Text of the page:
This "Today's Learning" selection from Learnist is a follow-up to an earlier pick by Learnist of Chapter 37 of Blogging Enron, titled "Rex Shelby Files Amicus Brief in Support of Scott Yeager," which we described in the previous post on this blog, "'Today's Learning' from Learnist.".
Scott Yeager's victory at the U.S. Supreme Court is an incredibly important event because it clarified an element of the law related to a double-jeopardy tenet known as "collateral estoppel" or "issue preclusion." In simplest terms, issue preclusion states that when certain counts have been decided by the decision of jurors at a trial, then a defendant cannot be charged with other counts that are also based on the same underlying issues upon which the already decided counts were based. It was obvious that the issue preclusion doctrine applied to several of the Enron Broadband defendants; however, Scott had to go to the Supreme Court to get the lower courts to properly apply the doctrine to his counts.
Author Cara Ellison noted the significance of Scott Yeager's victory in Chapter 38 of Blogging Enron: The Enron Broadband Story:
"A key point to realize is that Scott Yeager affected the law of this country through his appeal and the decision of the Supreme Court in his favor. The ruling of the Supreme Court has since been applied to other defendants in other cases. I am also told that, of all his accomplishments during his struggle against the DOJ [Department of Justice], the thing that pleases Rex Shelby the most is the fact that the Supreme Court adopted the points in his amicus brief in their decision on Scott’s case – this means that Rex also changed the law of the United States for the better."
Does the victory by Scott Yeager in the U.S. Supreme Court mean that the system "works". Here is what Cara wrote about that topic in the same chapter of Blogging Enron:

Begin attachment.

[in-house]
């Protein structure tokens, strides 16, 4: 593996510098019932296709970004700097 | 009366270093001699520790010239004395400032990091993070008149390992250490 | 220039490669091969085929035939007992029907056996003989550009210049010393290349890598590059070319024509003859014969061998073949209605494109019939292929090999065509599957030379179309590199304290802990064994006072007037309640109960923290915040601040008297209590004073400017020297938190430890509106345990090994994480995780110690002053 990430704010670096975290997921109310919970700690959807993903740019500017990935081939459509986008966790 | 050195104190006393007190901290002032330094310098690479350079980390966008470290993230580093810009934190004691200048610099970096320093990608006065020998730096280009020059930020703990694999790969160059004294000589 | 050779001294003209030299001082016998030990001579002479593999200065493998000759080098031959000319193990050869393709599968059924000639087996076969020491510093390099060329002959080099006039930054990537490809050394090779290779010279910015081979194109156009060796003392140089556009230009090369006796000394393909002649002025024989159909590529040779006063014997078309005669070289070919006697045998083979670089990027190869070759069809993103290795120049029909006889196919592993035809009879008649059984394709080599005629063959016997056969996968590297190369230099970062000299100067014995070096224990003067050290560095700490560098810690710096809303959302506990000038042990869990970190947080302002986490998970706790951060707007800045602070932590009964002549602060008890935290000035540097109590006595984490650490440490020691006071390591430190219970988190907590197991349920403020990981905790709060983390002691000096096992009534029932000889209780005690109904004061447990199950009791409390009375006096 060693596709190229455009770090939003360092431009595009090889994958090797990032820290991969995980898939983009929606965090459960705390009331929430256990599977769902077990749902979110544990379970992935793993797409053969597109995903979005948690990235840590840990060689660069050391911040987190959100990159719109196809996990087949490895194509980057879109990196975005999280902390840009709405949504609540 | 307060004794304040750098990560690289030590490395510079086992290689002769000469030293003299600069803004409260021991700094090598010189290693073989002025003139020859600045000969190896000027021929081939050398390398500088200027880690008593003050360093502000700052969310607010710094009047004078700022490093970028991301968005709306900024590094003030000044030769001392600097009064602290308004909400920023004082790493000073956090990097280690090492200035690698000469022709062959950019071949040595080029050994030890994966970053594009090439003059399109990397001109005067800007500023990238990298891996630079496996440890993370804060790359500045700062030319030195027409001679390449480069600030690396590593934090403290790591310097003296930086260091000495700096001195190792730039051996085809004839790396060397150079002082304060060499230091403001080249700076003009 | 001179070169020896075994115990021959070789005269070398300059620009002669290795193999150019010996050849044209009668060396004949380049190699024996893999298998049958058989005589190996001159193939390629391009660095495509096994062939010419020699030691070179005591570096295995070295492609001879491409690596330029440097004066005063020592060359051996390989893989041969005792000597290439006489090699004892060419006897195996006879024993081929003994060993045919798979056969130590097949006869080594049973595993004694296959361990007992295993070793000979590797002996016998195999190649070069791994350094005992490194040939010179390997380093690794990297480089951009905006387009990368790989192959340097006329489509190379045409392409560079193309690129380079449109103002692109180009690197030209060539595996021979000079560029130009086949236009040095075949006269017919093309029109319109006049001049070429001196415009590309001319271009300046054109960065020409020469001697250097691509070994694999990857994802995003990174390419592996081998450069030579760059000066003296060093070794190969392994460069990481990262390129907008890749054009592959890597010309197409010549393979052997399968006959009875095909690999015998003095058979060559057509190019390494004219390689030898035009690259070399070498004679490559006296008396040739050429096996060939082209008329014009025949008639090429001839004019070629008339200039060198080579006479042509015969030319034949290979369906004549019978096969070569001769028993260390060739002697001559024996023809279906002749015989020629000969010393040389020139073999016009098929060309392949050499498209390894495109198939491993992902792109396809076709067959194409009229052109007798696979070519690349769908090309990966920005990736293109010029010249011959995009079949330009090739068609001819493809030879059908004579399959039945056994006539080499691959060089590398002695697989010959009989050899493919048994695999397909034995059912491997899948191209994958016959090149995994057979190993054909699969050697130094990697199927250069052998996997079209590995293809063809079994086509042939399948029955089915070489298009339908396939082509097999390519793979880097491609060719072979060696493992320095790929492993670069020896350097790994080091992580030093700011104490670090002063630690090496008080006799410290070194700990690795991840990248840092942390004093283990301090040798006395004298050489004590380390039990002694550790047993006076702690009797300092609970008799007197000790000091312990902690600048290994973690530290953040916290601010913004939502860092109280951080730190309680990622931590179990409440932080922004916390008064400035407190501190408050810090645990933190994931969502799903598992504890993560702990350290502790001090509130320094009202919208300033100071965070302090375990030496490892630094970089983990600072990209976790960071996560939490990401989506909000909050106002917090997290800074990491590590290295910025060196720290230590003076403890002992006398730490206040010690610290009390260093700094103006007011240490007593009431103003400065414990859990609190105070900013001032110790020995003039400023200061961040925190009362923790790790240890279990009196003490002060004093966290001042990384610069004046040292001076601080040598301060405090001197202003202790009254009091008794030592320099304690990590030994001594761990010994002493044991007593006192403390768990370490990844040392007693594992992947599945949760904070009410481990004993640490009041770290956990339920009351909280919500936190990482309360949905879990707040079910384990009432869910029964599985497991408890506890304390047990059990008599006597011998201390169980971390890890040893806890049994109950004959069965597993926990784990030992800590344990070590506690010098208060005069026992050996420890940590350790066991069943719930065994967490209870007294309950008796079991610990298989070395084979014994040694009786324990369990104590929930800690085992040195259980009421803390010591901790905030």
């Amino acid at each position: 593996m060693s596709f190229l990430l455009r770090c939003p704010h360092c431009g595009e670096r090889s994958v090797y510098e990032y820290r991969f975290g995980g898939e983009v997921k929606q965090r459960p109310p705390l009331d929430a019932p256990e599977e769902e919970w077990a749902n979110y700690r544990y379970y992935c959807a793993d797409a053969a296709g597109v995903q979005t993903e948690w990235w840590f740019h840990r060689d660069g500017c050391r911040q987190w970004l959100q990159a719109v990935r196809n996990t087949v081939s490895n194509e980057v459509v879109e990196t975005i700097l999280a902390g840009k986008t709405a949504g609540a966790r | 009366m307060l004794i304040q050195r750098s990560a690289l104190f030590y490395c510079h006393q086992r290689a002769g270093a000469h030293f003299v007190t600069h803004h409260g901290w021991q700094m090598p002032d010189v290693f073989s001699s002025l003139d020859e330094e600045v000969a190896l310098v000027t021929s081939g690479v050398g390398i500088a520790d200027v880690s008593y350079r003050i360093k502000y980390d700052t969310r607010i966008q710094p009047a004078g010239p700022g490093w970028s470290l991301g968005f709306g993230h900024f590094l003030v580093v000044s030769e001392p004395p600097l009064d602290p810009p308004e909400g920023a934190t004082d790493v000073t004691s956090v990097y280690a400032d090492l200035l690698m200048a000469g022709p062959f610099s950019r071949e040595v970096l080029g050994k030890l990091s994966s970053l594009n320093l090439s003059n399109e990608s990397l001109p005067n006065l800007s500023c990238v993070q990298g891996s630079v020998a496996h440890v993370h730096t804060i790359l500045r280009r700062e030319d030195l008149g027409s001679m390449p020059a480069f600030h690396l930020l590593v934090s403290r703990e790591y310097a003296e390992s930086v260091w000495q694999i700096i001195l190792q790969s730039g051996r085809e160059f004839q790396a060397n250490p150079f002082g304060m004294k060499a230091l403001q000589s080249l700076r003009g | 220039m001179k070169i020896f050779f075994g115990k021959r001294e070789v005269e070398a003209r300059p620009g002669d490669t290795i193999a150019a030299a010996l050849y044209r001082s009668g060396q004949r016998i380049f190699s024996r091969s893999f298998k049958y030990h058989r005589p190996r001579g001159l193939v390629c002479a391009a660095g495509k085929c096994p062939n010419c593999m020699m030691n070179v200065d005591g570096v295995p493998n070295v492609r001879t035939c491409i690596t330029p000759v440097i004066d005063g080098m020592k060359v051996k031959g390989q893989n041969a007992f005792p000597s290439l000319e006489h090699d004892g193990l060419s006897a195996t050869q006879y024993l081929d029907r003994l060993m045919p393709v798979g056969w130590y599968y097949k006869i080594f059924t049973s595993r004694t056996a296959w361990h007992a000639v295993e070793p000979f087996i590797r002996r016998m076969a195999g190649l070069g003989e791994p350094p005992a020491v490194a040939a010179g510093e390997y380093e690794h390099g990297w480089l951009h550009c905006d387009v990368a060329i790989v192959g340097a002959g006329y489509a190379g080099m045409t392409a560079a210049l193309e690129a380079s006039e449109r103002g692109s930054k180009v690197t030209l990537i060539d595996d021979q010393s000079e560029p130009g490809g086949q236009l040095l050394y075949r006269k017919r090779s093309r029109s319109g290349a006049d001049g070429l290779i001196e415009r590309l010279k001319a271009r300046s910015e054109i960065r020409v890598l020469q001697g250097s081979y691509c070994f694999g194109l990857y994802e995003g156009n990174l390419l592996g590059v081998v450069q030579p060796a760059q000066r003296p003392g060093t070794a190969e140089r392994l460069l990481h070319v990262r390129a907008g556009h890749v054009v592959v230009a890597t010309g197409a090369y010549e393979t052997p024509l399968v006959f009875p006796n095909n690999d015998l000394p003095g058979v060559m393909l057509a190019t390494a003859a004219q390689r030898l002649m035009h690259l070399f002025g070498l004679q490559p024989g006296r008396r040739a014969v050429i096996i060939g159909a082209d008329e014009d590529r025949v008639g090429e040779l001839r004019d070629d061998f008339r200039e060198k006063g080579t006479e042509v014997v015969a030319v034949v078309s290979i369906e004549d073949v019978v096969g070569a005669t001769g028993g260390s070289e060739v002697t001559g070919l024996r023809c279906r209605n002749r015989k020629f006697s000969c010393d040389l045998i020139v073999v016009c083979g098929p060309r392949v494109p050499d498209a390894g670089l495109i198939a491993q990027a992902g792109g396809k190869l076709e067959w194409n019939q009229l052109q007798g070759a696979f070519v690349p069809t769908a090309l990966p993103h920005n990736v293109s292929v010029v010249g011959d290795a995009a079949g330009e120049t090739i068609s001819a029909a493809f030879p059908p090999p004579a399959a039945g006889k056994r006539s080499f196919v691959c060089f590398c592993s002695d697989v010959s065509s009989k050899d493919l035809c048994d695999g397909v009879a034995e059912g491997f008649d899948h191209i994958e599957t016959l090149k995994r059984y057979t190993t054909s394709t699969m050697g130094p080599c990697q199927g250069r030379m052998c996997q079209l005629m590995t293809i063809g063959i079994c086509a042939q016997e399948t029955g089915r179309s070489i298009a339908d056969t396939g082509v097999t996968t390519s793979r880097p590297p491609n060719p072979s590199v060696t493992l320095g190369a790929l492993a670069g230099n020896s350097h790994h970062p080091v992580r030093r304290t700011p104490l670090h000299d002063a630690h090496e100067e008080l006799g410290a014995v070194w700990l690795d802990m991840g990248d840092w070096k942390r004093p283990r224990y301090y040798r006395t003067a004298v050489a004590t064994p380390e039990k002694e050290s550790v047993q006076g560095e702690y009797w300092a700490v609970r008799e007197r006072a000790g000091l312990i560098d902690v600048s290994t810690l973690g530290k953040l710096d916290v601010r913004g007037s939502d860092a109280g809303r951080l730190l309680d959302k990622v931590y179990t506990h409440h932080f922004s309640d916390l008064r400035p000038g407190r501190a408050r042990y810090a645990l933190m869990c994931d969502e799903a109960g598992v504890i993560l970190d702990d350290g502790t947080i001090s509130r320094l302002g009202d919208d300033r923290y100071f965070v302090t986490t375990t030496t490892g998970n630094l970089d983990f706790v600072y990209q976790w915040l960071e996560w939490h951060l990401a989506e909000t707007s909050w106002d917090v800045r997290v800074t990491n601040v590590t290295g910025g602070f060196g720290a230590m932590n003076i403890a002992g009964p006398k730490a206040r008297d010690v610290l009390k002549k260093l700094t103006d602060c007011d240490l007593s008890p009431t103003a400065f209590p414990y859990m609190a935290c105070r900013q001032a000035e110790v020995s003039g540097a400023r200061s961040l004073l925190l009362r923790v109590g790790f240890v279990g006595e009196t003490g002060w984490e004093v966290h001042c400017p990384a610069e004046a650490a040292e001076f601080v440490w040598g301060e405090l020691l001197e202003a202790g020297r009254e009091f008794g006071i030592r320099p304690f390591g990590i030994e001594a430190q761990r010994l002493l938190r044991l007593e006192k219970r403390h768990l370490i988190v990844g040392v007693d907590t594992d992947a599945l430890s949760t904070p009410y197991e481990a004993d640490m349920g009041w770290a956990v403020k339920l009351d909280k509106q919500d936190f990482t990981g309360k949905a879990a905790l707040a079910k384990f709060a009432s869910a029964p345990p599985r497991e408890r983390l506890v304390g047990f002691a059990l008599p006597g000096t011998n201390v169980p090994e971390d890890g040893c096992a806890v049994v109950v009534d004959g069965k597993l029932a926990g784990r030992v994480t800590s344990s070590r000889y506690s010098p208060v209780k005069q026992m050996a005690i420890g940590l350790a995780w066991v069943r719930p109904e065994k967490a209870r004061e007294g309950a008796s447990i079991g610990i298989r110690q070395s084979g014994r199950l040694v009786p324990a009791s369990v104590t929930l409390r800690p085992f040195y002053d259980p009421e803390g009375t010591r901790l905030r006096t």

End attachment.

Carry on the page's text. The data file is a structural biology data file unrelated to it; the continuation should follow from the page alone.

"... After a seven-year nightmare for Scott and his family which had drained a major portion of his life savings, Scott was a free man. Some people say that the legal system 'worked' for Scott because he was eventually exonerated. But did it really 'work'?
Scott Yeager was an innocent man who had been charged with more than 100 criminal counts, more than any other Enron defendant. Scott was paraded in a farcical 'perp walk' in front of cameras in handcuffs – think of the trauma of that image on Scott’s family! For years, Scott’s existence narrowed down to the enormous task of defending himself against the U.S. federal government, the most powerful entity in the world. Scott endured a trial that last for more than three months, a trial in which he received only acquittals and not a single conviction on any count. And then Scott had to continue to battle the Department of Justice (DOJ) which threatened him with yet another trial. Scott spent seven years of his life, and a major portion of his life savings, defending himself.
In the end, Scott Yeager was exonerated, but he could never recover the lost years of his life and the lost savings wasted on defending himself against false charges. And he could never take away the stress and trauma of the horrible experience from the minds of his family. There really is no way for a defendant to 'win' when he has been falsely charged. He can survive the experience and he can even 'beat' the prosecutors, as Scott did, but he cannot undo the damage of a false indictment and a false prosecution, even when he is exonerated. And an innocent defendant will never get anything in recompense from the federal prosecutors who falsely accused and prosecuted him (see the post in this book, 'Being a Prosecutor Means Never Having to Say You’re Sorry')."
Blogging Enron: The Enron Broadband Story by Cara Ellison contains nearly 60 images, each of which is also included and described in the Learnist board, "Blogging Enron Book Images". For information about Learnist, check out the post on this blog, "Learning with Learnist."